Contra might not be in the name, but this seems like the most faithful new Contra game in years.
Playing through the first level of Blazing Chrome flushed me with deja vu: the visuals of a retro-themed futuristic city being destroyed; faceless foes rushing in to fight me; the crunching metal-tinged soundtrack; the familiar pain of a one-hit-kill, side-scrolling action game. Blazing Chrome’s opening stage is Contra to the max, which is actually representative of the entire game. It’s an ass-kicking, modern, Contra-style game that pays homage to the Konami franchise well.
The game is straightforward in that presentation. You pick between two characters at the outset, the human warrior Mavra and the rebellious robot Doyle. Blazing Chrome’s level count isn’t that high, but each one features multiple stages with a variety of stylish and engaging mini-bosses and bosses. A high score component sort of encourages replayability, but online rankings aren’t available at launch. Two other ninja-themed characters that feature different melee-centric attack methods can be unlocked as well, and they control dramatically differently so as to encourage return trips through the action-packed mayhem. Additionally, a Boss Rush mode and, almost laughably, a Mirror Mode are unlocked after you beat the game.
This is just as punishing as old-school Contra, with one-hit deaths often resulting in swift game overs. Thankfully for the two entry-level difficulties, there are endless continues and a mostly forgiving checkpoint system. The Easy difficulty isn’t a pure cakewalk, but provides enough rope to let players better learn the nuances. The Normal difficulty is a notch below what I’d call the average Contra difficulty, mostly lower because of the friendlier checkpoints and continue system. The Hardcore difficulty, only unlocked after beating the game on Normal, is as advertised and relentlessly kicked my ass.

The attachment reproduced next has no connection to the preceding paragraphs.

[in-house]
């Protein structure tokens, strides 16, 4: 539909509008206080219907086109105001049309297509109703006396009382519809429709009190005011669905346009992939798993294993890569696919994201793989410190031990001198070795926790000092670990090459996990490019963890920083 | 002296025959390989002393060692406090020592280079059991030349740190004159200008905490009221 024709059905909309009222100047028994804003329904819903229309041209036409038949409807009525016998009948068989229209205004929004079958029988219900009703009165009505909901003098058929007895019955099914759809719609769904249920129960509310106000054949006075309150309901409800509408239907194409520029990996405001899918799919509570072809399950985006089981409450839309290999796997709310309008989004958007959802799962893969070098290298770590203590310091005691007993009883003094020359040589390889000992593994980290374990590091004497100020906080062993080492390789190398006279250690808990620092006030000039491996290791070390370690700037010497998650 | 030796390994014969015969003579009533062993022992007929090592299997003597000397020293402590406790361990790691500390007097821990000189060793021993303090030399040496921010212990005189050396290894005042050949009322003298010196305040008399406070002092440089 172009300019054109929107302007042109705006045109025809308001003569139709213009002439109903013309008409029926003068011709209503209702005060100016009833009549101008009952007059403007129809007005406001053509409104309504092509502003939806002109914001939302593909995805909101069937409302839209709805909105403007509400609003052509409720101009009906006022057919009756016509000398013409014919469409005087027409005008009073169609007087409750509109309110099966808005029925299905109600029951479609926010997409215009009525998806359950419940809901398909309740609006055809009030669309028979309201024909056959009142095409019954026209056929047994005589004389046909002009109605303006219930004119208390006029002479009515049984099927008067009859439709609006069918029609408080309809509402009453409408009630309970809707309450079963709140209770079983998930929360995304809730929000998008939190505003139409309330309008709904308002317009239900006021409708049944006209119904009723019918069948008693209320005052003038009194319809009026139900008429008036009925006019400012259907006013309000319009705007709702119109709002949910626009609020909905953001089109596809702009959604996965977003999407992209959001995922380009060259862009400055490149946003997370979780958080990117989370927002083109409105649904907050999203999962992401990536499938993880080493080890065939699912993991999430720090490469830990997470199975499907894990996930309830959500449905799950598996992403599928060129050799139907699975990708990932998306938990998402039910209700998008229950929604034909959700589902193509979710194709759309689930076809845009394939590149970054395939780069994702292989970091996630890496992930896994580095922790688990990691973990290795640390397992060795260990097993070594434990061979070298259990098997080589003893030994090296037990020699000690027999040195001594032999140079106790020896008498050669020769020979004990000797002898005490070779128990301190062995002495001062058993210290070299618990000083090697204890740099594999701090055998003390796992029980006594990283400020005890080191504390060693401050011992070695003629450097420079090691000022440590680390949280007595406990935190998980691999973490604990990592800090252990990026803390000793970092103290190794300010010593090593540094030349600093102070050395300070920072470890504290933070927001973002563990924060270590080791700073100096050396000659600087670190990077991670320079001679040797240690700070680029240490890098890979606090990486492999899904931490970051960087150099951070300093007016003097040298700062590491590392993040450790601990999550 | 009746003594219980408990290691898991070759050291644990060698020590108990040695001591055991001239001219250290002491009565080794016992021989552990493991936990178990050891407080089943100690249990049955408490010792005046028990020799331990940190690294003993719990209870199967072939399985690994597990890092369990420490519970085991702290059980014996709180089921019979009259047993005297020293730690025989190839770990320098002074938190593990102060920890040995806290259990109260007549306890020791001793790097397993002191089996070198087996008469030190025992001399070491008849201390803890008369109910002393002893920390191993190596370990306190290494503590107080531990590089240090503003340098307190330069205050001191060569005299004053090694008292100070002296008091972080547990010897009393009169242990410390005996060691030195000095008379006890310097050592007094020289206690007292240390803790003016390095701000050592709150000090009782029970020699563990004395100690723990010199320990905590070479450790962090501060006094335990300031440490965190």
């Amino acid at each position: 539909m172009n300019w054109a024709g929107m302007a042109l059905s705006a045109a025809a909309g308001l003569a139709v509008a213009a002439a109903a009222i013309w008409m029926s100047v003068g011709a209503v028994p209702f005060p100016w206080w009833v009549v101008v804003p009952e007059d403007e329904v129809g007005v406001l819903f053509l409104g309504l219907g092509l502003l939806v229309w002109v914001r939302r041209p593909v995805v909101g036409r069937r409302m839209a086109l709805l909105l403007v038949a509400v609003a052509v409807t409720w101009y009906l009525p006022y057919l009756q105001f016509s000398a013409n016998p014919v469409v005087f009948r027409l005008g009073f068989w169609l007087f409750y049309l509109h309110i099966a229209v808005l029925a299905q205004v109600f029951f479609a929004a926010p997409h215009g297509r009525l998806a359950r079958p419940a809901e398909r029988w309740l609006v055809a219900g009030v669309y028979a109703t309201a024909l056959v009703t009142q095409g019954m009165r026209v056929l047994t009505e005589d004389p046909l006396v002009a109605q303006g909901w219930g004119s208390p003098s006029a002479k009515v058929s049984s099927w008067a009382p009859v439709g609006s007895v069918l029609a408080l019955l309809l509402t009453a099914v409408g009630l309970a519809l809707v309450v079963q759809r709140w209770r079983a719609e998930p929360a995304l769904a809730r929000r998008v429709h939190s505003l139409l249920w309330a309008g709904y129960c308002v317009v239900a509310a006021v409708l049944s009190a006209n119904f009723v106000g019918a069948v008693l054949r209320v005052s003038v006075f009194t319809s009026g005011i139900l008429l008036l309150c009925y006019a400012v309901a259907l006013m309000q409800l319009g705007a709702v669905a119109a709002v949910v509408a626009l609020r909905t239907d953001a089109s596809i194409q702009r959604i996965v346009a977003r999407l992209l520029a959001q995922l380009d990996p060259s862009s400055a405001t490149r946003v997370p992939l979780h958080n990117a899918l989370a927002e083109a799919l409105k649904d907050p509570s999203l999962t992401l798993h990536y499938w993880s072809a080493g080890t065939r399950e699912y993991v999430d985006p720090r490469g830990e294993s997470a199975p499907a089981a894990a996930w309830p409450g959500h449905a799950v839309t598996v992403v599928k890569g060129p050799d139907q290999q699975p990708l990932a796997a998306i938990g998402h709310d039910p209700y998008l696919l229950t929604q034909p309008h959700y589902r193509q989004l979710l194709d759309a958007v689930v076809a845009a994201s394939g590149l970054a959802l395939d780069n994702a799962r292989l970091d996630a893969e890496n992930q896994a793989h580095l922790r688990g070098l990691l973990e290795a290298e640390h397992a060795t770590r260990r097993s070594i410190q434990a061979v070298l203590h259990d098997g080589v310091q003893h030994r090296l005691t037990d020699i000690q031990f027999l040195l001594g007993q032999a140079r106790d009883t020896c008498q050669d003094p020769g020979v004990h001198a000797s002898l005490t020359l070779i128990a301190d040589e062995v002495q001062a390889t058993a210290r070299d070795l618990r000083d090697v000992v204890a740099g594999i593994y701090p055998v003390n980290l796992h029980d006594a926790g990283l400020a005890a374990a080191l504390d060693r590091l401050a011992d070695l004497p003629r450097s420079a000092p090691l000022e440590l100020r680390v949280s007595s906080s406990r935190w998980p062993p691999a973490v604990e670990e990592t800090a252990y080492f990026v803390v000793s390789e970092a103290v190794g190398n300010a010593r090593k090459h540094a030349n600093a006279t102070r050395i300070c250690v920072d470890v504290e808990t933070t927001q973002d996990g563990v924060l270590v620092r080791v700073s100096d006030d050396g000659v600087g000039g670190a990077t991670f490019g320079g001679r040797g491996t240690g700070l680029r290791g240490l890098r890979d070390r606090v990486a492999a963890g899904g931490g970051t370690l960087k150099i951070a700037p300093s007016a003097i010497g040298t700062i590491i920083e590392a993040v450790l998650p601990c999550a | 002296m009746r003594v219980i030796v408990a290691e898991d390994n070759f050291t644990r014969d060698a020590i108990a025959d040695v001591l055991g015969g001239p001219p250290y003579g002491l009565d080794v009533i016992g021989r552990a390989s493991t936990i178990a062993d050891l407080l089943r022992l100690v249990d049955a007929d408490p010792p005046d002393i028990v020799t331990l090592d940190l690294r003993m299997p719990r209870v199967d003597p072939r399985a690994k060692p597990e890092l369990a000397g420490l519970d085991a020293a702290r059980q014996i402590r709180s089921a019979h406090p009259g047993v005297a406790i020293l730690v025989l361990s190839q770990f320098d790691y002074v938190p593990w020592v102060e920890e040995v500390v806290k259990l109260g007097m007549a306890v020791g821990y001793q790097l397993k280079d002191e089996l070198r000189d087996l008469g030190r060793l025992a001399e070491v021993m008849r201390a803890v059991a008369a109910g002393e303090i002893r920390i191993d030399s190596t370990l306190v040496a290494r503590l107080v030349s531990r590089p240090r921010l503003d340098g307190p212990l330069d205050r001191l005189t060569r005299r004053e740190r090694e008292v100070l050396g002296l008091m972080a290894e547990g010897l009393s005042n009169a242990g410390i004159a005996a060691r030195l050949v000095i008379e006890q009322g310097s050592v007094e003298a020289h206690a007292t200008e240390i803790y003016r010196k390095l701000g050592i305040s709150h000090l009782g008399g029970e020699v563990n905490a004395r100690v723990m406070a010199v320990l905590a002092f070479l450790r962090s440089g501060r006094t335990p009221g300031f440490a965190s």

Variety is packed into each stage. While most action is boots-on-the-ground run-and-gun fun, essentially every level has some sort of unique segment, whether it’s a romp through an area with a powerful mech suit, a tense speeder bike portion, or a perspective-shifting jetpack sequence. The bosses are also glorious, and while some of them are very challenging, I liked how most of them skewed a little more towards spectacle than immense bullet-hell difficulty.
In some respects, Blazing Chrome is almost too much like its forebears. When bullets and enemies fill the screen, slowdown compromises the experience, which is especially frustrating in a game where you can die in one hit. That becomes a little more frequent while playing co-op as well, which is a shame because the ability to romp through this deliriously over-the-top action game with a friend is excellent.
A straightforward and to the point Contra-like experience sums up Blazing Chrome well. With six levels that will probably only take you an hour or three to clear the first time through, it’s a tiny bit light on content, but thanks to the co-op and unlockable modes, more mileage can be squeezed out of this short and sweet joyride.